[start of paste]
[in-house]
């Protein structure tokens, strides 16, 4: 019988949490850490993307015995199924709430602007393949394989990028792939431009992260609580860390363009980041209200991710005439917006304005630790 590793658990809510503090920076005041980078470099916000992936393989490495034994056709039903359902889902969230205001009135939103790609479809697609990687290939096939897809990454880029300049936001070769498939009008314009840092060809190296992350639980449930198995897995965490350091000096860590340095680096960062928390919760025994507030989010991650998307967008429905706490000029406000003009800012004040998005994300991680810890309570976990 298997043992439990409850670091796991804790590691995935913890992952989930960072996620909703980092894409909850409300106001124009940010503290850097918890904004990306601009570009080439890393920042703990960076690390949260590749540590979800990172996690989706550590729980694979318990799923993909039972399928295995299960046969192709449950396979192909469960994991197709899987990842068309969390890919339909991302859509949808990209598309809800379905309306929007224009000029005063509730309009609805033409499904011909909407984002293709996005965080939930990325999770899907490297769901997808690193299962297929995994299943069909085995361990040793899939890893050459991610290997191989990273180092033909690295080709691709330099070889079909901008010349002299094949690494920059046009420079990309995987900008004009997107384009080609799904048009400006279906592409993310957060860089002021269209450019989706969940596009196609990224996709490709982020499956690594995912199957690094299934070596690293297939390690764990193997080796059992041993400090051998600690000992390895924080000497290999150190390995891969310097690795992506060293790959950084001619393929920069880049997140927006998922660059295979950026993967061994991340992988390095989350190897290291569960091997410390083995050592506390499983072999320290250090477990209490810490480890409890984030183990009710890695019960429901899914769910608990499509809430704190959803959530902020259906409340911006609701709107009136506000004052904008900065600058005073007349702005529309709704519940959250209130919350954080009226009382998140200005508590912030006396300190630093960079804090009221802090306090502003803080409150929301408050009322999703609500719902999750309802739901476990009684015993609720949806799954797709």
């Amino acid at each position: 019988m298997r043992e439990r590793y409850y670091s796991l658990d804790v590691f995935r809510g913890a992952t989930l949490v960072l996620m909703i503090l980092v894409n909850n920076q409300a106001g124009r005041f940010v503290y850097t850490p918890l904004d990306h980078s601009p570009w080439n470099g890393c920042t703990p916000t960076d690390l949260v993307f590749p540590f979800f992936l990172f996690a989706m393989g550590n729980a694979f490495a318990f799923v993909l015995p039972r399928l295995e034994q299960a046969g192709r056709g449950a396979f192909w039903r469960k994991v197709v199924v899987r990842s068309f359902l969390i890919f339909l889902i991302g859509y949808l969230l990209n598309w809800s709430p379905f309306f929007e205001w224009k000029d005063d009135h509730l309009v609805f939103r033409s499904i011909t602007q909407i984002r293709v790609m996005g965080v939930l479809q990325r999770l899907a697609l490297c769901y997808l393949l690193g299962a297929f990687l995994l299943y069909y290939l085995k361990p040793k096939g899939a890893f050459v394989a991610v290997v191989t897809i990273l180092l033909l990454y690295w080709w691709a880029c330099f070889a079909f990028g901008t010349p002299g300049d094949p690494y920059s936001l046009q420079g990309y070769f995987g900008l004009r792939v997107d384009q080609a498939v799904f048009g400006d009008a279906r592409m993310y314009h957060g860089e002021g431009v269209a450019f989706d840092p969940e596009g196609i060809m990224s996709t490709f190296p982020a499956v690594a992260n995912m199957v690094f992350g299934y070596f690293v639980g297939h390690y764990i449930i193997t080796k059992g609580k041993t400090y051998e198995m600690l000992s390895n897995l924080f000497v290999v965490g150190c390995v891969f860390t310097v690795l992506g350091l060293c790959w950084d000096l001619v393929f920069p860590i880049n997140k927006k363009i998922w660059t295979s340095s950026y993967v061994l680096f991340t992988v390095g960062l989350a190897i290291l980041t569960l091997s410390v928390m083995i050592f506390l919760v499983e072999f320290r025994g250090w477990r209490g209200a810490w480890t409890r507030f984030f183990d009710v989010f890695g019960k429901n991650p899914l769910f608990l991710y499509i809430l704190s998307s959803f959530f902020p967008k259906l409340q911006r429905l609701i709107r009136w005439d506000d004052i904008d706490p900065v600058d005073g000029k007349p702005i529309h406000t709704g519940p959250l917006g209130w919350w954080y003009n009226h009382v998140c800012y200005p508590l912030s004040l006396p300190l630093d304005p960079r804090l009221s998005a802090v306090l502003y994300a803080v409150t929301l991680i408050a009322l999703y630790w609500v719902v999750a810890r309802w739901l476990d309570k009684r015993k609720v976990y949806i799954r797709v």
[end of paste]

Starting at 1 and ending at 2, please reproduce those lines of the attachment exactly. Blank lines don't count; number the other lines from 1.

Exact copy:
[in-house]
């Protein structure tokens, strides 16, 4: 019988949490850490993307015995199924709430602007393949394989990028792939431009992260609580860390363009980041209200991710005439917006304005630790 590793658990809510503090920076005041980078470099916000992936393989490495034994056709039903359902889902969230205001009135939103790609479809697609990687290939096939897809990454880029300049936001070769498939009008314009840092060809190296992350639980449930198995897995965490350091000096860590340095680096960062928390919760025994507030989010991650998307967008429905706490000029406000003009800012004040998005994300991680810890309570976990 298997043992439990409850670091796991804790590691995935913890992952989930960072996620909703980092894409909850409300106001124009940010503290850097918890904004990306601009570009080439890393920042703990960076690390949260590749540590979800990172996690989706550590729980694979318990799923993909039972399928295995299960046969192709449950396979192909469960994991197709899987990842068309969390890919339909991302859509949808990209598309809800379905309306929007224009000029005063509730309009609805033409499904011909909407984002293709996005965080939930990325999770899907490297769901997808690193299962297929995994299943069909085995361990040793899939890893050459991610290997191989990273180092033909690295080709691709330099070889079909901008010349002299094949690494920059046009420079990309995987900008004009997107384009080609799904048009400006279906592409993310957060860089002021269209450019989706969940596009196609990224996709490709982020499956690594995912199957690094299934070596690293297939390690764990193997080796059992041993400090051998600690000992390895924080000497290999150190390995891969310097690795992506060293790959950084001619393929920069880049997140927006998922660059295979950026993967061994991340992988390095989350190897290291569960091997410390083995050592506390499983072999320290250090477990209490810490480890409890984030183990009710890695019960429901899914769910608990499509809430704190959803959530902020259906409340911006609701709107009136506000004052904008900065600058005073007349702005529309709704519940959250209130919350954080009226009382998140200005508590912030006396300190630093960079804090009221802090306090502003803080409150929301408050009322999703609500719902999750309802739901476990009684015993609720949806799954797709």